Ruben Amaro Jr. was not a particularly good general manager. Amaro ran the Phillies from 2009 to 2015 and presided over the steady decline of the franchise. He was roundly criticized for delaying the team’s inevitable rebuild, as well as for rejecting the advanced stats that had taken over every other front office. He was fired in September 2015 following the Phillies’ 99-loss season.
But maybe Amaro wasn’t actually incompetent. Maybe he was just miscast.
Since leaving Philadelphia, Amaro has served as Red Sox first-base coach, and now the Phillies are reportedly interested in bringing him back… as a manager.
According to Nick Cafardo the Boston Globe, the Phillies are considering Amaro, among others, for the managerial opening left by Pete Mackanin’s reassignment. Given how Amaro’s tenure as GM went, Phillies fans are not particularly thrilled by the possibility of a reunion.
If the Phillies bring back Ruben Amaro Jr. all that optimism about the team next year drops considerably
— Tony Cards (@Ah_You_Know) October 9, 2017
— Ray Moffo (@RayMoffo) October 9, 2017
It's like the deity in charge of Philadelphia sports put the Amaro news out there to balance out fans giddy over the Eagles & Flyers starts.
— Chris Otto (@ChrisOttoLNP) October 9, 2017
“Phillies considering bringing back Ruben Amaro Jr for manager” pic.twitter.com/H7AnmKoamI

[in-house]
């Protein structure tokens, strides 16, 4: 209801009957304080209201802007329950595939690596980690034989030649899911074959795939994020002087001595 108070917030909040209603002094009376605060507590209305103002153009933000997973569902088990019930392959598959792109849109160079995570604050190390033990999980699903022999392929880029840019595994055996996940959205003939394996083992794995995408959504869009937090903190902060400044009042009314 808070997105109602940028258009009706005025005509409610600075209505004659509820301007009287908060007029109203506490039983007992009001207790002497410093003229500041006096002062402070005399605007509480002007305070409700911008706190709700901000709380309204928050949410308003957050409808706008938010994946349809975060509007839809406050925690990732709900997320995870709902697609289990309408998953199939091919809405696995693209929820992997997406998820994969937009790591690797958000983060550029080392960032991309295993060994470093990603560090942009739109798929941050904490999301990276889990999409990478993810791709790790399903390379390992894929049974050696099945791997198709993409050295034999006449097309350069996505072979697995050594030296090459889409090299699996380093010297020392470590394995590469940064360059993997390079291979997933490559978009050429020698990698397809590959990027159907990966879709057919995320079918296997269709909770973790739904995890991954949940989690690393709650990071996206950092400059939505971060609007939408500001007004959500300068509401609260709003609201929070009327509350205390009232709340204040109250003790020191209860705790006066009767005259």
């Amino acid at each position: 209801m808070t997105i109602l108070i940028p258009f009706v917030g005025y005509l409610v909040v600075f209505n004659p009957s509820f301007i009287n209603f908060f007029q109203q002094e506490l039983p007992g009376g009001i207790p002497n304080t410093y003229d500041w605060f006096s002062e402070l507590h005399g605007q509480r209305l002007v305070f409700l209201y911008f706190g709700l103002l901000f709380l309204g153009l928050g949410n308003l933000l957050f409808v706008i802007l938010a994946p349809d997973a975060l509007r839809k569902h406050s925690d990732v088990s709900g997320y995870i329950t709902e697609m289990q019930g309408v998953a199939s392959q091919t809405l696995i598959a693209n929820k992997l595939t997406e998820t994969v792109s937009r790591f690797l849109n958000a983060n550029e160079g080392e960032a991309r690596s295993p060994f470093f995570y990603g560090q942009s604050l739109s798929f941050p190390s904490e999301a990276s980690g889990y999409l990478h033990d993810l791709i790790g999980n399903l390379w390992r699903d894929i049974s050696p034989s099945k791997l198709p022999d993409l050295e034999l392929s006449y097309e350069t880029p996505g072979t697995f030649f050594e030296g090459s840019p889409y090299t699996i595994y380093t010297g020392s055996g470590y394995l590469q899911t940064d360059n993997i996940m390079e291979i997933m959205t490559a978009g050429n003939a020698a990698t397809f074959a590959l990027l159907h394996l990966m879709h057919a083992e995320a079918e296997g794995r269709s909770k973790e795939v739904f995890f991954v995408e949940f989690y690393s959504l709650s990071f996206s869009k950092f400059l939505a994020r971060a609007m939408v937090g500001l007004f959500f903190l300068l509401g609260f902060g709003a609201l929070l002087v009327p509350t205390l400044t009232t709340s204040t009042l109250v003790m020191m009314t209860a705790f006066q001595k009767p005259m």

— Morgan Reagle (@MorganReagle) October 9, 2017
if Ruben Amaro Jr is named manager I'm throwing a party at a bar where it is required all attendees get blackout drunk.
— chris jones¯_(ツ)_/¯ (@LONG_DRIVE) October 9, 2017
There isn’t too much recent precedent for guys toggling between the front office and the field. The only one that comes to mind is Dan Jennings, who jumped from GM of the Marlins to interim manager but lasted only a few months in the latter role.
Leading a team in the clubhouse requires deft people skills and the ability to command respect from a room full of players. Running a team as general manager requires comfort with statistical analysis, knowledge of the collective bargaining agreement’s many intricacies and understanding of team-building principles. It’s rare that someone has the requisite skills for both roles. That said, it’s possible that that Amaro’s experience as a GM could benefit him as a manager in an era when communication between the dugout and the front office is paramount.
Other candidates for the Phillies job, per the Globe, include Orioles manager Buck Showalter, Astros bench coach Alex Cora, Triple-A manager Dusty Wathan, bench coach Larry Bowa, Rays bench coach Charlie Montoyo and ex-Mariners and Indians manager Eric Wedge.